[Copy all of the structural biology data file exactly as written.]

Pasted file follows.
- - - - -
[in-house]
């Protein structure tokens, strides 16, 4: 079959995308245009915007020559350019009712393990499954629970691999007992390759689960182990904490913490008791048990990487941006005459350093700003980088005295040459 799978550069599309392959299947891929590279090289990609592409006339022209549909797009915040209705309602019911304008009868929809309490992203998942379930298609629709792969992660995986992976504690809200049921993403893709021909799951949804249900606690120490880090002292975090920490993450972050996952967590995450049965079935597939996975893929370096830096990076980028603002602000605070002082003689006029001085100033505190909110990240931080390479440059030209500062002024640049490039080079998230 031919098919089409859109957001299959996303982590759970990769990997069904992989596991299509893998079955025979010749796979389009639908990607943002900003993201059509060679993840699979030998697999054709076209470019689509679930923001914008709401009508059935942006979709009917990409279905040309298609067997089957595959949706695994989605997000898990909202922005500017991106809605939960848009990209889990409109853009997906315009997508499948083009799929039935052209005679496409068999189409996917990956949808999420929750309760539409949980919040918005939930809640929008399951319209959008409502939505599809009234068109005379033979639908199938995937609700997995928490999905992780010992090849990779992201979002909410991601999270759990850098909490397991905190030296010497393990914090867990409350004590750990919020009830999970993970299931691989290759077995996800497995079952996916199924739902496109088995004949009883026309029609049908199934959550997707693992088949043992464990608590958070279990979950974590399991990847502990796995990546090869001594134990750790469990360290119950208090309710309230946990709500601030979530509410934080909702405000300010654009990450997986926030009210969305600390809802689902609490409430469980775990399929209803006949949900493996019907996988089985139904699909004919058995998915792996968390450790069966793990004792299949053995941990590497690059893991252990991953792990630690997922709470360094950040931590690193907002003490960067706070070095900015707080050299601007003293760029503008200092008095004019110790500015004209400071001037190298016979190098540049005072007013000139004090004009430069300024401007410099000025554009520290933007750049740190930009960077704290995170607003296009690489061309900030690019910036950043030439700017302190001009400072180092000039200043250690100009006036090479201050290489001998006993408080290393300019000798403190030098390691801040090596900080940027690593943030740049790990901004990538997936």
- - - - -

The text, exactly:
[in-house]
């Protein structure tokens, strides 16, 4: 079959995308245009915007020559350019009712393990499954629970691999007992390759689960182990904490913490008791048990990487941006005459350093700003980088005295040459 799978550069599309392959299947891929590279090289990609592409006339022209549909797009915040209705309602019911304008009868929809309490992203998942379930298609629709792969992660995986992976504690809200049921993403893709021909799951949804249900606690120490880090002292975090920490993450972050996952967590995450049965079935597939996975893929370096830096990076980028603002602000605070002082003689006029001085100033505190909110990240931080390479440059030209500062002024640049490039080079998230 031919098919089409859109957001299959996303982590759970990769990997069904992989596991299509893998079955025979010749796979389009639908990607943002900003993201059509060679993840699979030998697999054709076209470019689509679930923001914008709401009508059935942006979709009917990409279905040309298609067997089957595959949706695994989605997000898990909202922005500017991106809605939960848009990209889990409109853009997906315009997508499948083009799929039935052209005679496409068999189409996917990956949808999420929750309760539409949980919040918005939930809640929008399951319209959008409502939505599809009234068109005379033979639908199938995937609700997995928490999905992780010992090849990779992201979002909410991601999270759990850098909490397991905190030296010497393990914090867990409350004590750990919020009830999970993970299931691989290759077995996800497995079952996916199924739902496109088995004949009883026309029609049908199934959550997707693992088949043992464990608590958070279990979950974590399991990847502990796995990546090869001594134990750790469990360290119950208090309710309230946990709500601030979530509410934080909702405000300010654009990450997986926030009210969305600390809802689902609490409430469980775990399929209803006949949900493996019907996988089985139904699909004919058995998915792996968390450790069966793990004792299949053995941990590497690059893991252990991953792990630690997922709470360094950040931590690193907002003490960067706070070095900015707080050299601007003293760029503008200092008095004019110790500015004209400071001037190298016979190098540049005072007013000139004090004009430069300024401007410099000025554009520290933007750049740190930009960077704290995170607003296009690489061309900030690019910036950043030439700017302190001009400072180092000039200043250690100009006036090479201050290489001998006993408080290393300019000798403190030098390691801040090596900080940027690593943030740049790990901004990538997936």